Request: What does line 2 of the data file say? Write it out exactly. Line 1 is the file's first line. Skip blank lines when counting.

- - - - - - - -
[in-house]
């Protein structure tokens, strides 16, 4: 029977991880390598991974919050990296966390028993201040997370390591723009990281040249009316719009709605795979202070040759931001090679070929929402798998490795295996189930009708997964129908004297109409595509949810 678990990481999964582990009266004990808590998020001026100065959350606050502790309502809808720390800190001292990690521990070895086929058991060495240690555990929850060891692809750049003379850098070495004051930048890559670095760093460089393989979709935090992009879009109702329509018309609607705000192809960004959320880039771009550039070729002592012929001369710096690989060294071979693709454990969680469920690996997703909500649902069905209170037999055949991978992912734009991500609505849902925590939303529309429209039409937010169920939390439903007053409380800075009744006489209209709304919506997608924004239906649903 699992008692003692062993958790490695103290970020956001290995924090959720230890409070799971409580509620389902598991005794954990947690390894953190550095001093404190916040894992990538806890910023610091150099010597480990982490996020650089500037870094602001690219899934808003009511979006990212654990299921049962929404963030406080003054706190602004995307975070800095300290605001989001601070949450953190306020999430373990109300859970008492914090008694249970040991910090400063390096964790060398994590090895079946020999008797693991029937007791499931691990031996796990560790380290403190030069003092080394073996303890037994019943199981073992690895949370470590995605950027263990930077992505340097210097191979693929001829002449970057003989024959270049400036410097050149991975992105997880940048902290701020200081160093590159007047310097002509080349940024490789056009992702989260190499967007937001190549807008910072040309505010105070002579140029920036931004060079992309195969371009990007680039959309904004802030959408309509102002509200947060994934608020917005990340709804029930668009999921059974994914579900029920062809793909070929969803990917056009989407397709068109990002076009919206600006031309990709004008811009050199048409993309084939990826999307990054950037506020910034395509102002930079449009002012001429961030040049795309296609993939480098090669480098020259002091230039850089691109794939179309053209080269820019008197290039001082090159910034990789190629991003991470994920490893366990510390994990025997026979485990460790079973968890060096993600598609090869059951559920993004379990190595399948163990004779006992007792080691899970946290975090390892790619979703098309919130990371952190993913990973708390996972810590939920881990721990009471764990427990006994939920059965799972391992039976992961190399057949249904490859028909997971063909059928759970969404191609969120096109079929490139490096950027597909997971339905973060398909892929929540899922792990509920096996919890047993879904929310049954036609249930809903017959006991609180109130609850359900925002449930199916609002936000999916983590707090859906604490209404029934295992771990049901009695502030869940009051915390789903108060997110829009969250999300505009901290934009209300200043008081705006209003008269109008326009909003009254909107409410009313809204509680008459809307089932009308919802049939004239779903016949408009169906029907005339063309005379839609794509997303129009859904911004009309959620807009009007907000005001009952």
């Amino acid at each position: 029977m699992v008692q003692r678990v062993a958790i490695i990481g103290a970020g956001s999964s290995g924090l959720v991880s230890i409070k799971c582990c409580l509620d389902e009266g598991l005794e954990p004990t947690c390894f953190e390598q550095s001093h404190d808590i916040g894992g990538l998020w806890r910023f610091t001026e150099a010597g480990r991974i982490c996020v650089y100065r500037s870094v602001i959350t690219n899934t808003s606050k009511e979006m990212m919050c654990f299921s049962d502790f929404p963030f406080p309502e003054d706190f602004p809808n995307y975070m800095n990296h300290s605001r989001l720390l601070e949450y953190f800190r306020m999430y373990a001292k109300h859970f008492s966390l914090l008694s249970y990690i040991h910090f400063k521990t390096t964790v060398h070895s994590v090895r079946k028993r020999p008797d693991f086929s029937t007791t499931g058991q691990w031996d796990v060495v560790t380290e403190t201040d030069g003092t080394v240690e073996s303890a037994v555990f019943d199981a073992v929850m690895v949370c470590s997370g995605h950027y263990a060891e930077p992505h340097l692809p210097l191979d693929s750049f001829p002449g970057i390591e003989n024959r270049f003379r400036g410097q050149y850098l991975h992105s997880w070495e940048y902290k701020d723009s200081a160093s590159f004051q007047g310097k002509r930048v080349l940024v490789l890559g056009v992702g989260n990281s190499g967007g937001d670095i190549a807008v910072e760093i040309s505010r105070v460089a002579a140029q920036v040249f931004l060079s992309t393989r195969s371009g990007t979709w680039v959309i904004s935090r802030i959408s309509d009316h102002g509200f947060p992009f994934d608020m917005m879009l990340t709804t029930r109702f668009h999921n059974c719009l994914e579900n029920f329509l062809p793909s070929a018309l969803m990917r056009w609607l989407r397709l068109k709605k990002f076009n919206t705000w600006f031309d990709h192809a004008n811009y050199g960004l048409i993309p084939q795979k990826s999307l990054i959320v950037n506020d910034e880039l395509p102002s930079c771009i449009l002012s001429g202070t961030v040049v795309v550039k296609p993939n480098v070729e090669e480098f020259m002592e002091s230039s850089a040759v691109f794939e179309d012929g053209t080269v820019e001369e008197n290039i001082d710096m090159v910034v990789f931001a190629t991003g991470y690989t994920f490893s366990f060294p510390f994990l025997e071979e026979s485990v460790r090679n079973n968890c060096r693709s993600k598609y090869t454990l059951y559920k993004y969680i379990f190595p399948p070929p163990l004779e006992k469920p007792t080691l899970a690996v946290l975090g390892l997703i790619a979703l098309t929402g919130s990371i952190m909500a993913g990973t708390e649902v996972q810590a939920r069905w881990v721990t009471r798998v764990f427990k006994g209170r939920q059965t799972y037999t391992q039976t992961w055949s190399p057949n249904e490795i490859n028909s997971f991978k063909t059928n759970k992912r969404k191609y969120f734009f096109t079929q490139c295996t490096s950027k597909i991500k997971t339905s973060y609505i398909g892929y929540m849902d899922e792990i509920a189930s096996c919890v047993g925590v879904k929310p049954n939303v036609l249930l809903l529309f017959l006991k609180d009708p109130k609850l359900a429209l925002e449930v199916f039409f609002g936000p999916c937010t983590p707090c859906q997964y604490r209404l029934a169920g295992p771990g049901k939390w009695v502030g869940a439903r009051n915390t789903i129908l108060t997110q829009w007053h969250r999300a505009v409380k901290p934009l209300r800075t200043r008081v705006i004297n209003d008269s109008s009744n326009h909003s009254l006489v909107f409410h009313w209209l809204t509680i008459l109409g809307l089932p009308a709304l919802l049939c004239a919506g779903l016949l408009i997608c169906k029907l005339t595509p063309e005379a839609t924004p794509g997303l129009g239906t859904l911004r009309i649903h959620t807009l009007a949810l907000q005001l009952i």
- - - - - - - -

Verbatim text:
């Protein structure tokens, strides 16, 4: 029977991880390598991974919050990296966390028993201040997370390591723009990281040249009316719009709605795979202070040759931001090679070929929402798998490795295996189930009708997964129908004297109409595509949810 678990990481999964582990009266004990808590998020001026100065959350606050502790309502809808720390800190001292990690521990070895086929058991060495240690555990929850060891692809750049003379850098070495004051930048890559670095760093460089393989979709935090992009879009109702329509018309609607705000192809960004959320880039771009550039070729002592012929001369710096690989060294071979693709454990969680469920690996997703909500649902069905209170037999055949991978992912734009991500609505849902925590939303529309429209039409937010169920939390439903007053409380800075009744006489209209709304919506997608924004239906649903 699992008692003692062993958790490695103290970020956001290995924090959720230890409070799971409580509620389902598991005794954990947690390894953190550095001093404190916040894992990538806890910023610091150099010597480990982490996020650089500037870094602001690219899934808003009511979006990212654990299921049962929404963030406080003054706190602004995307975070800095300290605001989001601070949450953190306020999430373990109300859970008492914090008694249970040991910090400063390096964790060398994590090895079946020999008797693991029937007791499931691990031996796990560790380290403190030069003092080394073996303890037994019943199981073992690895949370470590995605950027263990930077992505340097210097191979693929001829002449970057003989024959270049400036410097050149991975992105997880940048902290701020200081160093590159007047310097002509080349940024490789056009992702989260190499967007937001190549807008910072040309505010105070002579140029920036931004060079992309195969371009990007680039959309904004802030959408309509102002509200947060994934608020917005990340709804029930668009999921059974994914579900029920062809793909070929969803990917056009989407397709068109990002076009919206600006031309990709004008811009050199048409993309084939990826999307990054950037506020910034395509102002930079449009002012001429961030040049795309296609993939480098090669480098020259002091230039850089691109794939179309053209080269820019008197290039001082090159910034990789190629991003991470994920490893366990510390994990025997026979485990460790079973968890060096993600598609090869059951559920993004379990190595399948163990004779006992007792080691899970946290975090390892790619979703098309919130990371952190993913990973708390996972810590939920881990721990009471764990427990006994939920059965799972391992039976992961190399057949249904490859028909997971063909059928759970969404191609969120096109079929490139490096950027597909997971339905973060398909892929929540899922792990509920096996919890047993879904929310049954036609249930809903017959006991609180109130609850359900925002449930199916609002936000999916983590707090859906604490209404029934295992771990049901009695502030869940009051915390789903108060997110829009969250999300505009901290934009209300200043008081705006209003008269109008326009909003009254909107409410009313809204509680008459809307089932009308919802049939004239779903016949408009169906029907005339063309005379839609794509997303129009859904911004009309959620807009009007907000005001009952």